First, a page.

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Vytis Tours Presents The Baltic States

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Vytis Tours Presents
The Baltic States

Baltic States

About Us

Vytis Tours has been the leading tour operator to Baltic States for the past 32 years.

Visiting this region was once on a par with polar exploration and canoe trips up the Amazon. But no more!!!! The former “captive nations” of Lithuania, Latvia and Estonia, which won independence from the crumbling Soviet empire in 1991, are relishing their freedom. As Iron Curtain gloom gives way to Western-style prosperity, they’ve learned that an important ingredient in this new affluence is tourism.


Toompea Hill


Hill of Crosses


Rundale Palace

Discover A Mesmerizing Nature Landscape & Stunning Culture

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Our Adventure Awaits Reserve Your Tour


The Finno-Ugric people migrated from the east and reached the shores of the Baltic around 3000 BC. During the following millennia they assimilated with the native people of the Kunda culture as well as North-Germanic and East-Slavonic people. In the 12th century AD, the local tribes developed into a more or less unified nation who called themselves “Maarahvas”.
For centuries, Scandinavians, Germans, Poles, and Russians invaded the land. The Christianization was undertaken by German crusaders in the beginning of the 13th century and completed by 1220. During the middle ages, Estonia was an important link in the East-West Trade routes, and the towns of Tallinn, Tartu, Viljandi, and Parnu were members of the Hanseatic League. Estonia became a part of the Russian Empire in 1710. The name “Estonians” came to use in the middle of the 19th century along with the national awakening and the birth of Estonian nationhood. Between the two World Wars (1918 – 1940), Estonia was an independent republic. The Estonians finally regained their independence in 1991 with the collapse of the Soviet Union.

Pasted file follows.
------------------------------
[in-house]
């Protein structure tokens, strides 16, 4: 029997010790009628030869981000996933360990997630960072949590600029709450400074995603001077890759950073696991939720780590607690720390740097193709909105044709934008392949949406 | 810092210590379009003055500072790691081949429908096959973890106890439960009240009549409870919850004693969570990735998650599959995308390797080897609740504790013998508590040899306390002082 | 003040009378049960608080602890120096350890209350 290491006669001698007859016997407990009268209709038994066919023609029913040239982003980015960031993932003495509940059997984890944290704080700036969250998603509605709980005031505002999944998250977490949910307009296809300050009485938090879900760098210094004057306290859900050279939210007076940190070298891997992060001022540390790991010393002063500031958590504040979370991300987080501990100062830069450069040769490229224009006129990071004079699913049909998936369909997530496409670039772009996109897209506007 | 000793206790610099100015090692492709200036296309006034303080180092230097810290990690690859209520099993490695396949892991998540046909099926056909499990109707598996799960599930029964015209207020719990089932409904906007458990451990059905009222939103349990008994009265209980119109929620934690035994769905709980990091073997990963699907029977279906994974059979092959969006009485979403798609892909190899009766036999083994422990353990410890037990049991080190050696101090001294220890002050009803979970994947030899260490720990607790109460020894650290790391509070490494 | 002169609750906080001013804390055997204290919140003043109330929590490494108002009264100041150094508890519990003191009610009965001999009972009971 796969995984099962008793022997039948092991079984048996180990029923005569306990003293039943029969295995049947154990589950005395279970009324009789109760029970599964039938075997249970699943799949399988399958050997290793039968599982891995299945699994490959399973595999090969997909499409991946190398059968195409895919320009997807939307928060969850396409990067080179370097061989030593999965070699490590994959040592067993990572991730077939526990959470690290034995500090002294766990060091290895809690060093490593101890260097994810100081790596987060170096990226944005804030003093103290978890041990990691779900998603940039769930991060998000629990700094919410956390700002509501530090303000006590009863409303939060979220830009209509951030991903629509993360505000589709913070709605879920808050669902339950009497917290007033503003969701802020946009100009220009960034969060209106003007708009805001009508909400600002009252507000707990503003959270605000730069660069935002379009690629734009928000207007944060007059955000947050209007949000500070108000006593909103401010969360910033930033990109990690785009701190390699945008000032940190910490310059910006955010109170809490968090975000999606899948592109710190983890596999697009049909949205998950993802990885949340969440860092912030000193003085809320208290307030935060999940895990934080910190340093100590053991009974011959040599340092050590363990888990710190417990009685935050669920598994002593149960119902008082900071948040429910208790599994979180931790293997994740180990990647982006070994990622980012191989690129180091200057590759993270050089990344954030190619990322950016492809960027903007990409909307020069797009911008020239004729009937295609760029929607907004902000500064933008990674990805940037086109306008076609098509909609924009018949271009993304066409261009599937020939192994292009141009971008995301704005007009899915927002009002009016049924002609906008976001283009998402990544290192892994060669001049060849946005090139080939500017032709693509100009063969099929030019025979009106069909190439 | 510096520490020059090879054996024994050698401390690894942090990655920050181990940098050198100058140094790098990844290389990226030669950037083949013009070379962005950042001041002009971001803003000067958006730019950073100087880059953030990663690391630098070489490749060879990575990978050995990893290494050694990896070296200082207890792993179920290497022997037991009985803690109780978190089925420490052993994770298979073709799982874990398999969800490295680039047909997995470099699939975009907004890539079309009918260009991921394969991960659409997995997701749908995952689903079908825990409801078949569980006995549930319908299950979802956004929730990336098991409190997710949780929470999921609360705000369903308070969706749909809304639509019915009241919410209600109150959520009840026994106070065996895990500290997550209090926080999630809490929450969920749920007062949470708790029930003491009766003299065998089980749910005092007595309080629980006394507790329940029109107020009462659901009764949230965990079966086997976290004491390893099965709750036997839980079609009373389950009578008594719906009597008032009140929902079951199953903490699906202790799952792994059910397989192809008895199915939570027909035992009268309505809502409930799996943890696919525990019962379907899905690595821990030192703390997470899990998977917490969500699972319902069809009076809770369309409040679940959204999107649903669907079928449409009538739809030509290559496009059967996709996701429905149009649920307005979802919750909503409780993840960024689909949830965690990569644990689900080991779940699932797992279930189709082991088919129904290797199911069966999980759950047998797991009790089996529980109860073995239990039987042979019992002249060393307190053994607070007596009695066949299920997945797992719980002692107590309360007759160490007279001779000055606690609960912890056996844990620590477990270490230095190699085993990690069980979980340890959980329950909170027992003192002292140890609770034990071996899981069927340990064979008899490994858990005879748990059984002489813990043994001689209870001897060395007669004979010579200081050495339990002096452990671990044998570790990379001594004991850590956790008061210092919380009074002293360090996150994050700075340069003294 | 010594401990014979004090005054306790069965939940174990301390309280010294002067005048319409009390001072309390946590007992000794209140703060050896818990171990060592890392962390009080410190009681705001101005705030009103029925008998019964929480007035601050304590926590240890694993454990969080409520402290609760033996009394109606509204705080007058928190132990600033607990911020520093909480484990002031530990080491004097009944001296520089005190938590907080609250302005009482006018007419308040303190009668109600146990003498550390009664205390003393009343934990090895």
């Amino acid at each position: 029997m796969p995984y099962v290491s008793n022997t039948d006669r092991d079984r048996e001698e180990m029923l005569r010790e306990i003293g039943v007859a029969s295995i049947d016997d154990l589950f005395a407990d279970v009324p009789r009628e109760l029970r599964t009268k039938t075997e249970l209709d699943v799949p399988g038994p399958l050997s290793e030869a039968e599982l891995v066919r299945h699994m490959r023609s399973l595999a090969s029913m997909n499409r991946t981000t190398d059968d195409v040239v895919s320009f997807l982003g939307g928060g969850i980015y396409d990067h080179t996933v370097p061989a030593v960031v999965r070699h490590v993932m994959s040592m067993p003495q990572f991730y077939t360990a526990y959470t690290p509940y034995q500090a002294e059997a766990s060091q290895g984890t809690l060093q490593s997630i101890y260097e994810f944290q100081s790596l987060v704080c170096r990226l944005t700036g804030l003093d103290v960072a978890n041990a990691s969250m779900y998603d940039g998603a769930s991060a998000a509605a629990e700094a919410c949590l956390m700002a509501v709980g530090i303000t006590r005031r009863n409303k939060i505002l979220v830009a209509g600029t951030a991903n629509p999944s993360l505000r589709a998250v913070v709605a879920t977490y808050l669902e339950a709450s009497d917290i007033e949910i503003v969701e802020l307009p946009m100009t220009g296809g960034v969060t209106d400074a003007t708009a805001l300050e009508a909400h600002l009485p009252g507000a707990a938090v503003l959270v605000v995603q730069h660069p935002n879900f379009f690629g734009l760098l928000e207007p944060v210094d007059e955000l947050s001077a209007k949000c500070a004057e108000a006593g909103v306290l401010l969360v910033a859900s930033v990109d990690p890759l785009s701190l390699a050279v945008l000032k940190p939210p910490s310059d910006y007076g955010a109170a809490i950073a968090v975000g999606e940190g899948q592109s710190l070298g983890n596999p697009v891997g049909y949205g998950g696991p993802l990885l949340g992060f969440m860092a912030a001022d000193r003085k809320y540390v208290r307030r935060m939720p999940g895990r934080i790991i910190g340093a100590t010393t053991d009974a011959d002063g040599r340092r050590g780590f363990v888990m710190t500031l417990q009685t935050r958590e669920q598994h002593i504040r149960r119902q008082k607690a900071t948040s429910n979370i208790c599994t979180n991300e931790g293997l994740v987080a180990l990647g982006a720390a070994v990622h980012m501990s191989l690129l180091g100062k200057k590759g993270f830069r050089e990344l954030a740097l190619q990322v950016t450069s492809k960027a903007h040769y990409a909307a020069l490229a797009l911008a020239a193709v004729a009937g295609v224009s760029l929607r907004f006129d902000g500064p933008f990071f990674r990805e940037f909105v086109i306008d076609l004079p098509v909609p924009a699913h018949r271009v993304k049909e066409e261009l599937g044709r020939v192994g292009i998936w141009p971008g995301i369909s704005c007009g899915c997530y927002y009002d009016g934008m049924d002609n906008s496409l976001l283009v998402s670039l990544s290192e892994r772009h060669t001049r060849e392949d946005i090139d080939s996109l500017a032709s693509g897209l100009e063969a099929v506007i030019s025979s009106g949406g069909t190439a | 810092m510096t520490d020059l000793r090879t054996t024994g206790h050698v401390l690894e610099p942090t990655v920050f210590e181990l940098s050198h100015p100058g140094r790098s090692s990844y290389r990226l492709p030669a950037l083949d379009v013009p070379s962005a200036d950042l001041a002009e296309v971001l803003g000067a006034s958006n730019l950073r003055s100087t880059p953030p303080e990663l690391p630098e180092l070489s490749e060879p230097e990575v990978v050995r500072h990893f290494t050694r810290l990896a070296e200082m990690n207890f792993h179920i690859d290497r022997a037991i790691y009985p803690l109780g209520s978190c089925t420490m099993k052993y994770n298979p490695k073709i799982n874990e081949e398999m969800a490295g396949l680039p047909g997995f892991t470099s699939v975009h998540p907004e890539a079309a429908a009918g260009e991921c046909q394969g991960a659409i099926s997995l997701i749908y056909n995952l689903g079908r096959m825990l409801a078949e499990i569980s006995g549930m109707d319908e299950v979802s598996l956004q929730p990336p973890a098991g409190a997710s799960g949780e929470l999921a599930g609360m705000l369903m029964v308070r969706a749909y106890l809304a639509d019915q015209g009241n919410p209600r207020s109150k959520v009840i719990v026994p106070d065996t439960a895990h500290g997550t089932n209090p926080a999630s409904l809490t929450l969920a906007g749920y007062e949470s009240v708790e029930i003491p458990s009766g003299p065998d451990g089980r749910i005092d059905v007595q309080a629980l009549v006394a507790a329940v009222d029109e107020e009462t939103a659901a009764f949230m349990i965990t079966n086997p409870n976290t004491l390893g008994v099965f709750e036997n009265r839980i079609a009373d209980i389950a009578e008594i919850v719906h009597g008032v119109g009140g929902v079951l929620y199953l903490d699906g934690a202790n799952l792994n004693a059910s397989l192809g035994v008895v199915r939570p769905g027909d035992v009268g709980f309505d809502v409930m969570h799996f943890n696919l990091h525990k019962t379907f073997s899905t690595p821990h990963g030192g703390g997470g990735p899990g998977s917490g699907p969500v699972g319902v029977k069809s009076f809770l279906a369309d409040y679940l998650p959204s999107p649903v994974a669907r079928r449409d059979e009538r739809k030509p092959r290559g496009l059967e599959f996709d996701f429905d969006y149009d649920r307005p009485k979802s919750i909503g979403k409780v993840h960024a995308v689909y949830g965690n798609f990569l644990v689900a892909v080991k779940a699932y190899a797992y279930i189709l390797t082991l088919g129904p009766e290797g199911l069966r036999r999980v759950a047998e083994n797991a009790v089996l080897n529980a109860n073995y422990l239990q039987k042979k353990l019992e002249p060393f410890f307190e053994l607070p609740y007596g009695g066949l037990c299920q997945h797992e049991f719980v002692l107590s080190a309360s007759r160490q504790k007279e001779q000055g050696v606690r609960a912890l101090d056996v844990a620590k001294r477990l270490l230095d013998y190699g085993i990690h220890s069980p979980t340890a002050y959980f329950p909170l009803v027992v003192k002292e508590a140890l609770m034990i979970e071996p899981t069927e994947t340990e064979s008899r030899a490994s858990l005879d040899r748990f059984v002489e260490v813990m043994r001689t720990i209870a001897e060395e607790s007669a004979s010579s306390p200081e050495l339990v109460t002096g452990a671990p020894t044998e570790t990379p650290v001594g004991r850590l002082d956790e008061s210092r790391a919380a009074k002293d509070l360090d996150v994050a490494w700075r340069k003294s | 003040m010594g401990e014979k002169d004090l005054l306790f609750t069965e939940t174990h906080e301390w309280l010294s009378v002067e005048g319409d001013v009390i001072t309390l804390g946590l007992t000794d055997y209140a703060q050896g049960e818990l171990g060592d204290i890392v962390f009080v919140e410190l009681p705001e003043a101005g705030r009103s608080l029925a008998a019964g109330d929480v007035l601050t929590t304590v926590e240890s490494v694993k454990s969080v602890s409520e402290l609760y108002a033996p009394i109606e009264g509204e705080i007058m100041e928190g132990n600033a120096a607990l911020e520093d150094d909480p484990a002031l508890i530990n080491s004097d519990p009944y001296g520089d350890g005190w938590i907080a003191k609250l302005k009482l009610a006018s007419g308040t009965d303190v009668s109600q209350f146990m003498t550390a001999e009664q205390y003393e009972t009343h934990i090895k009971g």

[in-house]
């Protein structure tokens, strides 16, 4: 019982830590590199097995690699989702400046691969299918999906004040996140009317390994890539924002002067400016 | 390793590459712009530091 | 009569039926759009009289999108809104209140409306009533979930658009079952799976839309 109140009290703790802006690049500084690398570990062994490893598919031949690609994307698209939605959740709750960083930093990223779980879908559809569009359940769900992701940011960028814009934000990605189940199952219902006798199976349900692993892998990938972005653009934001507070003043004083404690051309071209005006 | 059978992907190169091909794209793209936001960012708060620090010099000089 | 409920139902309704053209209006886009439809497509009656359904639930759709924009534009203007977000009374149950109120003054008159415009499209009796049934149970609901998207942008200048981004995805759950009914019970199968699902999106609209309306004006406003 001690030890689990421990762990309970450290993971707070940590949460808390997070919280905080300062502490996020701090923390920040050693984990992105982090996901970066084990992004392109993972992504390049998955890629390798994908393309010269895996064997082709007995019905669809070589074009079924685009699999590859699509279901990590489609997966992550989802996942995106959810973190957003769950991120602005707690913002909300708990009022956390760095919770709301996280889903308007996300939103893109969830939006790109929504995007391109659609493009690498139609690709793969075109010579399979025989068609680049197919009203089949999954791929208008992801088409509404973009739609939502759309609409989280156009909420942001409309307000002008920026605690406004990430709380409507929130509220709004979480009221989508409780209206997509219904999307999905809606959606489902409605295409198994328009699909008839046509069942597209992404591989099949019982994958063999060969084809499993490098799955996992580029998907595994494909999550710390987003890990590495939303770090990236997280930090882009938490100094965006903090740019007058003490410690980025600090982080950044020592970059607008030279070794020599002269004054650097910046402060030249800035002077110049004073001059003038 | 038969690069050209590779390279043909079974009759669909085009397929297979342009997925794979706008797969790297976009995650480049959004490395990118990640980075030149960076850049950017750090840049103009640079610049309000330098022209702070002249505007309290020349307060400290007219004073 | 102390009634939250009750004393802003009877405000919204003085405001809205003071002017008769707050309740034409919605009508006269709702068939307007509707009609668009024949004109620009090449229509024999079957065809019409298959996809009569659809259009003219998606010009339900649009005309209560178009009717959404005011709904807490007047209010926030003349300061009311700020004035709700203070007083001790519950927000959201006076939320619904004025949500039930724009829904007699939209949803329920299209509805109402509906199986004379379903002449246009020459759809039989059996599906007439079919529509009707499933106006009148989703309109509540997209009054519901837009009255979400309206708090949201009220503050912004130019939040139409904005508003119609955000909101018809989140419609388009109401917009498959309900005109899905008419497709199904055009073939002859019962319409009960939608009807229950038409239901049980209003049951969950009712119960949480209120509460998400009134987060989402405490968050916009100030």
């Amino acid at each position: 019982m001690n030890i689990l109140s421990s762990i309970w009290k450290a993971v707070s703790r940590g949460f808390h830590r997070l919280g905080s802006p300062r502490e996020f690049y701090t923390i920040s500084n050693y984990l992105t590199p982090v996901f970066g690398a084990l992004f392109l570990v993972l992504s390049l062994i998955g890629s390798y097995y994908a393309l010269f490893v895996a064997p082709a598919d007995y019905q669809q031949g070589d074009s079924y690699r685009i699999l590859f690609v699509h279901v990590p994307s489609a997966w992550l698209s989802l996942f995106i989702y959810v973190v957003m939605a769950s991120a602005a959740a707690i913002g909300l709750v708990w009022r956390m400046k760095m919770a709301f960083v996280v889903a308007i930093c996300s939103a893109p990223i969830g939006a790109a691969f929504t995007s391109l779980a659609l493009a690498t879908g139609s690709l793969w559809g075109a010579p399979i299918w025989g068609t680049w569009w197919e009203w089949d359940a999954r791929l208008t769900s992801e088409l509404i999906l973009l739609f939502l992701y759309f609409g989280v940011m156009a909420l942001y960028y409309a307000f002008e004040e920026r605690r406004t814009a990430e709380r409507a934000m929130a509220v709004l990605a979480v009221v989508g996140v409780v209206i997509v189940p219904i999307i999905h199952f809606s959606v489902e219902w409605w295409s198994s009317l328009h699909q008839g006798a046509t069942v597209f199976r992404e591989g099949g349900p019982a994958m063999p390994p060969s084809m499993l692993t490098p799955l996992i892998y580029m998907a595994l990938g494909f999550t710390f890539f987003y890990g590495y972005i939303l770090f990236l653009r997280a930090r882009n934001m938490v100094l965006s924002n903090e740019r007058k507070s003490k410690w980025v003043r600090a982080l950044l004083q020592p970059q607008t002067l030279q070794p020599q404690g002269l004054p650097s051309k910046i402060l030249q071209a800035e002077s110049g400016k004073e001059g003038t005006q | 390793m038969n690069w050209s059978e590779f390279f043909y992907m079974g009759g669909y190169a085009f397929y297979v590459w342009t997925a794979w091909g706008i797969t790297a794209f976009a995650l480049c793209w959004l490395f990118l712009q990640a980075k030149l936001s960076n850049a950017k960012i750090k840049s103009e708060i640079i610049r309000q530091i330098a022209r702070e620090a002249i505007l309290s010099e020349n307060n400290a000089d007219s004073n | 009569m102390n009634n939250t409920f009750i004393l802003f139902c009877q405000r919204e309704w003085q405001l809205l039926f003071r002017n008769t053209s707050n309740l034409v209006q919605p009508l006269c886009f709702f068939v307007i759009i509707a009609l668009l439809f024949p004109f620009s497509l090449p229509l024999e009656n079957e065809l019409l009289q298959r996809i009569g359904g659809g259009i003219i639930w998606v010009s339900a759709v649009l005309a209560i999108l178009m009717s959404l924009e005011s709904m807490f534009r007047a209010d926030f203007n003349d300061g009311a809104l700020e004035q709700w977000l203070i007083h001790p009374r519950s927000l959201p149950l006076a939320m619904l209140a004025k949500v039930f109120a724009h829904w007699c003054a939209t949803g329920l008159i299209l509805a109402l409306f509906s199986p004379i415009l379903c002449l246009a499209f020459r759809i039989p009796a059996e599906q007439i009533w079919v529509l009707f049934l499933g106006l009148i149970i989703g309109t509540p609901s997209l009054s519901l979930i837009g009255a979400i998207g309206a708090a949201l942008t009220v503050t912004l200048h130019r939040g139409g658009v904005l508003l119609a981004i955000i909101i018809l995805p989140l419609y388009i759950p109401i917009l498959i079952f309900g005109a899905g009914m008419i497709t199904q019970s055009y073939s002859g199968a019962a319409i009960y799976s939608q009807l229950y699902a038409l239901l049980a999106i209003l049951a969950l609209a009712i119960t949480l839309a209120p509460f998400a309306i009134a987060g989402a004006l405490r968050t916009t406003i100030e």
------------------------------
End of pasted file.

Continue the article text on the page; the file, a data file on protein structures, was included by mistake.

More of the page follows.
The word “Lithuania” was first mentioned in the Quedlinburg annals in 1009 A.D. In the 13th century the Lithuanian state was established. In the 15th century, the Lithuanian Grand Duchy became one of the most powerful medieval states of Eastern Europe. It covered the territory to the Black Sea in the south and almost to Moscow in the east. In 1569, a pact was concluded between Lithuania and Poland establishing a united state of Rzczpospolita. In 1795, after the final partition of Rzecpospolita, Lithuania was incorporated into Russia. For more than one century Lithuanians fought against tsarist oppression. In 1918, after the Bolshevik revolution, Lithuania proclaimed its independence and the restoration of Statehood. In 1940, Lithuania was occupied by the Soviet Union. After 50 years, Lithuania once again proclaimed its independence in 1990.


The various Latvian tribes functioned under local self-government until the end of the 13th century when the territory was conquered by the German Teutonic Knights. Latvia was subject to sporadic invasions by the Poles and the Swedes until the 18th century when Russia, under Peter the Great, emerged as a major European power. By 1795, the entire Latvian territory was under Russian control. The Bolshevik Revolution of 1917 heralded the end of Russian suzerainty and Latvia could assert its independence for the first time in over 600 years. In 1940, the Russians again took over, and Latvia was incorporated into the Soviet Union. Latvia’s independence was finally secured in August 1991, when the attempted coup in Moscow Failed.

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